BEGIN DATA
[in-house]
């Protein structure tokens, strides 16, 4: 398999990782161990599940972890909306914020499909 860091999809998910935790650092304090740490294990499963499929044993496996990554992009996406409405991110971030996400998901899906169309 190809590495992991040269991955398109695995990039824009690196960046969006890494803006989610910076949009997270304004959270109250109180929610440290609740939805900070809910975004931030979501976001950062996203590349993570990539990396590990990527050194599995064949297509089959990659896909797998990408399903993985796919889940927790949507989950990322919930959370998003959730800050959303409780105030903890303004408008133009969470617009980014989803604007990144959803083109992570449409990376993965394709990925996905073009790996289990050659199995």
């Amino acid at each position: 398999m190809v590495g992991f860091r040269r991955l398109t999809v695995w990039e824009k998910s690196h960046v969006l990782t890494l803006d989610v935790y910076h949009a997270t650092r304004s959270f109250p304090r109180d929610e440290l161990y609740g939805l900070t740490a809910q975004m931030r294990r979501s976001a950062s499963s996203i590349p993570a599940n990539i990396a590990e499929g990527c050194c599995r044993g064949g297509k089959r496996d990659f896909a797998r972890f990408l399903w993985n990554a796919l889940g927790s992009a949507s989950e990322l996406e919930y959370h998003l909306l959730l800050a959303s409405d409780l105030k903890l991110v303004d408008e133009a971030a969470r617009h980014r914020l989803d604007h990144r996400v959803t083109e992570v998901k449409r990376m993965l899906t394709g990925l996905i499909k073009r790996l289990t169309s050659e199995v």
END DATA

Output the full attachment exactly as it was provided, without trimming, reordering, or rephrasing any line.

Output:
[in-house]
């Protein structure tokens, strides 16, 4: 398999990782161990599940972890909306914020499909 860091999809998910935790650092304090740490294990499963499929044993496996990554992009996406409405991110971030996400998901899906169309 190809590495992991040269991955398109695995990039824009690196960046969006890494803006989610910076949009997270304004959270109250109180929610440290609740939805900070809910975004931030979501976001950062996203590349993570990539990396590990990527050194599995064949297509089959990659896909797998990408399903993985796919889940927790949507989950990322919930959370998003959730800050959303409780105030903890303004408008133009969470617009980014989803604007990144959803083109992570449409990376993965394709990925996905073009790996289990050659199995």
């Amino acid at each position: 398999m190809v590495g992991f860091r040269r991955l398109t999809v695995w990039e824009k998910s690196h960046v969006l990782t890494l803006d989610v935790y910076h949009a997270t650092r304004s959270f109250p304090r109180d929610e440290l161990y609740g939805l900070t740490a809910q975004m931030r294990r979501s976001a950062s499963s996203i590349p993570a599940n990539i990396a590990e499929g990527c050194c599995r044993g064949g297509k089959r496996d990659f896909a797998r972890f990408l399903w993985n990554a796919l889940g927790s992009a949507s989950e990322l996406e919930y959370h998003l909306l959730l800050a959303s409405d409780l105030k903890l991110v303004d408008e133009a971030a969470r617009h980014r914020l989803d604007h990144r996400v959803t083109e992570v998901k449409r990376m993965l899906t394709g990925l996905i499909k073009r790996l289990t169309s050659e199995v």